Lamprey River

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Coordinates: 43°03′54″N 70°54′18″W / 43.0651°N 70.9049°W / 43.0651; -70.9049

Lamprey River c. 1920, Epping, New Hampshire

The Lamprey River is a 50.2-mile-long (80.8 km)[1] river in southeastern New Hampshire, the United States. It rises in Meadow Lake in Northwood, and flows south, then generally east past Raymond, Epping, Lee and finally Newmarket. Here, it meets Great Bay, a tidal inlet of the Atlantic Ocean, to which it is connected by a tidal estuary, the Piscataqua River. The river from the Bunker Pond Dam in Epping to the confluence with the Piscassic River is part of the designated National Wild and Scenic River System.

Wildlife[edit]

The shoreline of the Lamprey River, its floodplain and its wetlands provide a wide range of valuable wildlife habitats. Its anadromous fishery is one of the strongest in the Great Bay watershed. Anadromous fish species that use the Lamprey River include shad, river herring, smelt and even Atlantic salmon. These fish are hatched in the river, then spend most of their lives out at sea, returning to the river to spawn. The fish species will move up the river as far as Durham, where they are prevented from moving further upstream by Wiswall Dam.

The river is also rich in species of freshwater mussels. The river is managed by the New Hampshire Fish and Game Department for several different types of game fish, including brook trout which is native to the river. Rainbow trout and brown trout are also stocked in many parts of the river but are not native to the area.

The Lamprey River derives its name from the American Brook Lamprey, which is native to the river. The American Brook Lamprey is a type of freshwater jawless fish sometimes incorrectly referred to as the "Lamprey eel". The American Brook Lamprey is classified as an endangered species by New Hampshire Fish and Game but was once used as a valuable food source in the area. Lampreys were once eaten due to the fact that they contain no bones in their body other than in their head, which was ideal for small children.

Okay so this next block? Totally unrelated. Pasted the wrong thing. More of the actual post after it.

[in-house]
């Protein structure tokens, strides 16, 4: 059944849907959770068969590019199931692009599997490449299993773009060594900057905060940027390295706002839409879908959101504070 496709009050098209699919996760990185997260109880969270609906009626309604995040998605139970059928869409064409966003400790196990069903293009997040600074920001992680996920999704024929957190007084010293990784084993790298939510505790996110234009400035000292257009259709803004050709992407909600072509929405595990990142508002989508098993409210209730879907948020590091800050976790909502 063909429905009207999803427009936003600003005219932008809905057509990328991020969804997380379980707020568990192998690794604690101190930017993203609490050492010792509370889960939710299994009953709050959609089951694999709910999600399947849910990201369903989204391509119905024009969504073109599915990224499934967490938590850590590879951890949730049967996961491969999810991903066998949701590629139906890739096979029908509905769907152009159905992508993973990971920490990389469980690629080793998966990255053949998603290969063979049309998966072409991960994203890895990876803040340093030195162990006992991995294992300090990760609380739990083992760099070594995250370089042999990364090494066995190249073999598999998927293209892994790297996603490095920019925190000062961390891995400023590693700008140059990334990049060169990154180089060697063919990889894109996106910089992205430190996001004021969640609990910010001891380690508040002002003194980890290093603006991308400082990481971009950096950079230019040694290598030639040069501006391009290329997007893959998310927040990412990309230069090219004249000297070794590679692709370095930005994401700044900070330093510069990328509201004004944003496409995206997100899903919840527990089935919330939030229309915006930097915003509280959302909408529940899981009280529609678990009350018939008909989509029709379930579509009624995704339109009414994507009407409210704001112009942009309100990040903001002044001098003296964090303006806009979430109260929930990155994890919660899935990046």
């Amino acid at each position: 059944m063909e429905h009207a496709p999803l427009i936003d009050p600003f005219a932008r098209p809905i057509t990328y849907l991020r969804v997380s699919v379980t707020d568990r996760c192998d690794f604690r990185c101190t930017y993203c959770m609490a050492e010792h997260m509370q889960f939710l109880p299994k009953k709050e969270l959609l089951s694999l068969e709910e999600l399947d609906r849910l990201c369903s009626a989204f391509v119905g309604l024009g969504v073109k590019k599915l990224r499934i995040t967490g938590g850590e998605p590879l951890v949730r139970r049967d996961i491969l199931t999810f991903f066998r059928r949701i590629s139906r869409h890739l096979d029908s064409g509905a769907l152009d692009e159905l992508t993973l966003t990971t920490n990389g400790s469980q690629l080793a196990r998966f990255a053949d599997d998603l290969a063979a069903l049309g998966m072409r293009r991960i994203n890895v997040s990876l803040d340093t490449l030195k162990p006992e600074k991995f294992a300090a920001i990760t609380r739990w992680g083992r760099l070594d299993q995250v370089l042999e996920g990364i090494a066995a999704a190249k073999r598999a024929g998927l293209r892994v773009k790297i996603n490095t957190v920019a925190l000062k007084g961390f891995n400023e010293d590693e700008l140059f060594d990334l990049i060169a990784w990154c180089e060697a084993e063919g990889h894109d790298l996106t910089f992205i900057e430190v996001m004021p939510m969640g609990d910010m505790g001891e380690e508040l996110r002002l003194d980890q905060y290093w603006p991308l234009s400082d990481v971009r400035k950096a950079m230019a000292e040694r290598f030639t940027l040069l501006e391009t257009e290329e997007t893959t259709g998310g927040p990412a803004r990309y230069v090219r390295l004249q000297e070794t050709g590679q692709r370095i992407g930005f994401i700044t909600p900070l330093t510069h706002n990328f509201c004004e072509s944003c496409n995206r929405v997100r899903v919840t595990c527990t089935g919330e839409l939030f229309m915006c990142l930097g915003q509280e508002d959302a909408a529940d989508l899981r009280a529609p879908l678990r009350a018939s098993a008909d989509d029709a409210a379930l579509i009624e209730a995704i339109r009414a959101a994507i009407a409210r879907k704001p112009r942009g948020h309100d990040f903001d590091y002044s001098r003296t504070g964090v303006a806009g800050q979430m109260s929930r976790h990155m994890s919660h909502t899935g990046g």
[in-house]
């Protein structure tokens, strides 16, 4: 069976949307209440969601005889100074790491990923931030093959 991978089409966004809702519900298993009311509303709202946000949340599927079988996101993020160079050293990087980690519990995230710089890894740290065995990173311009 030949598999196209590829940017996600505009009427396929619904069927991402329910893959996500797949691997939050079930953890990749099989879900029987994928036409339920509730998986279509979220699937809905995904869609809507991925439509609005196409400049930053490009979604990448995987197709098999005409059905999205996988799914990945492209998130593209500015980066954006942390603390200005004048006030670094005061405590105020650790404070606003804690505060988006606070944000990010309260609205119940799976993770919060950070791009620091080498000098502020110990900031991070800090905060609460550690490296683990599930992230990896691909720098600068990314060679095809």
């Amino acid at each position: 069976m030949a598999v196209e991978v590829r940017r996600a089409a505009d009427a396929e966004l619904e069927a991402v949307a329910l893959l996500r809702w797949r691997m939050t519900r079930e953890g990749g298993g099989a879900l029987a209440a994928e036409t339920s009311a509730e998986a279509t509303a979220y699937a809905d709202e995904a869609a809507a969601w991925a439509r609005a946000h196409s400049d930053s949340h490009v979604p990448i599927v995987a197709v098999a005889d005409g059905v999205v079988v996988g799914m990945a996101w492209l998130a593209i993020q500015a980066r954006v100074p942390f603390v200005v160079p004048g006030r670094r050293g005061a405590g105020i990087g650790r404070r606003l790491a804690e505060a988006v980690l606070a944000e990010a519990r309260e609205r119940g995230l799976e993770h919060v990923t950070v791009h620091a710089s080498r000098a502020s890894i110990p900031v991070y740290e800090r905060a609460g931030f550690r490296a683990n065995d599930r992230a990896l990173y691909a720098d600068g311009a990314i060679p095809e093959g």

History[edit]

Segments of the river are rich in history. Saw- and gristmills which operated by water power were common along the river. The Wiswall Falls Mill Site in Durham is on the National Register of Historic Places. Originally a sawmill, the site was used subsequently to make knives, nuts and bolts, pitchforks, carriages, matches and wallpaper. Sites such as Wadleigh Falls show the remnants of old mills and the rich river culture that used to be. Wadleigh Falls, located in Lee, is the remains of a dam created to power a mill which fed a 150-acre (61 ha) mill pond at one point.

Setting[edit]

Along the banks are hardwood forests and numerous farms. The area is under pressure from suburban development, however, as one of the fastest-growing areas in New England. There is a strong local culture surrounding the Lamprey River with several local events held on the river, including numerous town-run fishing derbies and the Lamprey River Canoe Race held annually in Epping.

During the course of its journey from the Saddleback Mountains in Northwood down to Newmarket, the Lamprey changes from a small torrential stream to a large tidal river. The river between these points has slow meanders and rapids, and small waterfalls such as Packers Falls in Durham.

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